Women’s Power Tools: A Review of No Excuses, Part 2

Continuing my reflections on Women in the World, I will explore and engage Gloria Feldt’s specific recommendations for women. Based on her book No Excuses: 9 Ways Women Can Change How We Think About Power, I will add in my thoughts based on my women’s studies experience, my own story and my observations of friends and clients. Throughout the book, Feldt blends current issues, concerns, and experiences with empirical data, personal interviews of powerful women. She also offers specific recommendations for taking action. She calls these recommendations “power tools.” Each chapter explores and expands on one power tool, except Chapter 8 which sums up all of them. I will say if you’re pressed for time and have some relevant background knowledge, I recommend reading the Prologue, Chapter 1 and 2, Chapter 8 and the Epilogue. I think you’ll get 90% of the good stuff from those 5 sections alone. I would also recommend pairing this book with When Everything Changed: The Amazing Journey of American Women from 1960 to the Present by Gail Collins. Although the two combined will kindle outrage among thinking women… I warned you!   No Excuses covers so much territory in its 354 pages, I find it very challenging to keep  this review remotely concise. In a world filled with wimpy self-help books that’s a nice problem to have! Power Tool #1: Know Your History and You Can Create the Future of Your Choice Basically, Feldt argues you can’t embrace power and make progress happen unless you are familiar with what has already happened. As they say, there is nothing new under the sun. Knowing and...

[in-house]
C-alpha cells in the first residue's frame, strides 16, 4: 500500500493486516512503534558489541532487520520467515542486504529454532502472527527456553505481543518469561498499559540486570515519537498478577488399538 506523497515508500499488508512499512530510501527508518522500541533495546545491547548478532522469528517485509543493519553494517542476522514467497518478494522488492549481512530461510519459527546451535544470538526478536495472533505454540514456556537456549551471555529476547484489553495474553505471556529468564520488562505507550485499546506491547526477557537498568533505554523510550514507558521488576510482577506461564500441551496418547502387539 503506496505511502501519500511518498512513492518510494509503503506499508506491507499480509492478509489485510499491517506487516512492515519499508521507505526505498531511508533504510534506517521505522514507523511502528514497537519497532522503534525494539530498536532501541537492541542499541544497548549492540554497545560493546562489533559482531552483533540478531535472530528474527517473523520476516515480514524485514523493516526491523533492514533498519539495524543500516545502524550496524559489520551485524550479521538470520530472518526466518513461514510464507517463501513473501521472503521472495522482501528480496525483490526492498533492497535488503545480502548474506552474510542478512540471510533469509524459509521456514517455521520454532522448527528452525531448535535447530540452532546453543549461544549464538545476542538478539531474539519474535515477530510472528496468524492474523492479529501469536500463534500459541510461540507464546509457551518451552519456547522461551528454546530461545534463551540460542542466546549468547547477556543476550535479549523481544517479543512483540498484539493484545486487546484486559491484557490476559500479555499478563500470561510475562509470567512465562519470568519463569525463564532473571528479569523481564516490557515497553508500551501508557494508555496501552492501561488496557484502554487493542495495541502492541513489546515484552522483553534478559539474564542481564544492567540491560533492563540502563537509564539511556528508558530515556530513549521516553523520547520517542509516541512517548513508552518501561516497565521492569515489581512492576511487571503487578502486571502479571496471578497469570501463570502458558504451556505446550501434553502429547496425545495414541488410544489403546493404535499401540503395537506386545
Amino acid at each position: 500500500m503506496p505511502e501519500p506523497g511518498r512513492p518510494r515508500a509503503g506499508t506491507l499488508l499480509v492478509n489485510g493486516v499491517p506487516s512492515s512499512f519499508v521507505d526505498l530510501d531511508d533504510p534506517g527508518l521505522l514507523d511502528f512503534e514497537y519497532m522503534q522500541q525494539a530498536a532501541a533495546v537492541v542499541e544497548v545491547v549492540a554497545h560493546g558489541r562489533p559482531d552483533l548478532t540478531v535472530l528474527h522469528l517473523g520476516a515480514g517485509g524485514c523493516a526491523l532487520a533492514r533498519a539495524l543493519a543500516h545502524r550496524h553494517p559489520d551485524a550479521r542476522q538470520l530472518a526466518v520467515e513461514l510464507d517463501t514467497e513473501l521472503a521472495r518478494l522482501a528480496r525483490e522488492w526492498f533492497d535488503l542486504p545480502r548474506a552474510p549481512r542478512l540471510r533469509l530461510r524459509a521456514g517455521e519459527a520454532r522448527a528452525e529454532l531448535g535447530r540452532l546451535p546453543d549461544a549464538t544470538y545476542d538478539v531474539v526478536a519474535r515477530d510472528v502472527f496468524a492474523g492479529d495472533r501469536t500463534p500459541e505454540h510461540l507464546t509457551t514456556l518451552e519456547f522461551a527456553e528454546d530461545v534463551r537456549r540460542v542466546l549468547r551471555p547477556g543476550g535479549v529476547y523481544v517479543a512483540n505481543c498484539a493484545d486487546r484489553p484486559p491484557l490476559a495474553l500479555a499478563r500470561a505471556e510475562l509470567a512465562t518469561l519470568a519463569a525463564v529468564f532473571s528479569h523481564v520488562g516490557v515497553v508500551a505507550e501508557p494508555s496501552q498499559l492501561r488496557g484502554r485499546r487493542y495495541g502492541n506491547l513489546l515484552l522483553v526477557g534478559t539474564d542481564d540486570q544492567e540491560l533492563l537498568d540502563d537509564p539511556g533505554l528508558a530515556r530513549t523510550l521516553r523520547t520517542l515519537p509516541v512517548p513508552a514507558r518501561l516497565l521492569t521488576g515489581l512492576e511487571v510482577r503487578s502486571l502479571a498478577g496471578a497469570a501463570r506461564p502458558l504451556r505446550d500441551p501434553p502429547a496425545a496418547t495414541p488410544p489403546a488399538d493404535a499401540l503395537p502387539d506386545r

No Excuses: A Review of 9 Ways Women Can Change How We Think About Power, Part 1

I just finished reading  No Excuses: 9 Ways Women Can Change How We Think about Power by author Gloria Feldt. She is the former president and CEO of Planned Parenthood and in No Excuses Feldt argues that women aren’t breaking the glass ceiling because of our uncomfortable relationship with power. Instead, she offers an alternative definition or style of power and then outlines 9 “power tools” that women can use to implement this concept. Along the way, she shares significant tidbits of the history of the women’s movement and the stories of individuals who exemplify an idea called “power to.” By emphasizing “power to” instead of “power over”, Feldt promotes a new approach for success and growth for the women leaders of tomorrow. The first section of the book expands on the basic idea that what’s really holding women back from achieving full parity in society is our own internal discomfort with owning and using our own power. She explains this discomfort is connected to our experience of oppression at the hands of “power over,” the type of power that creates winners and losers. Feldt asserts women should embrace “power to,” a type of power that improves all of us. Another reason we struggle to recognize our power, according to Feldt, is the degree to which we have been co-opted or internalized the dominant, masculine paradigm for power and powerful ways of being and acting. She asserts the feminine, inclusive style of leadership has significant value and as such should give us the strength to overcome our internalized messages about power. Basically, she asserts women are more naturally inclined to a collaborative...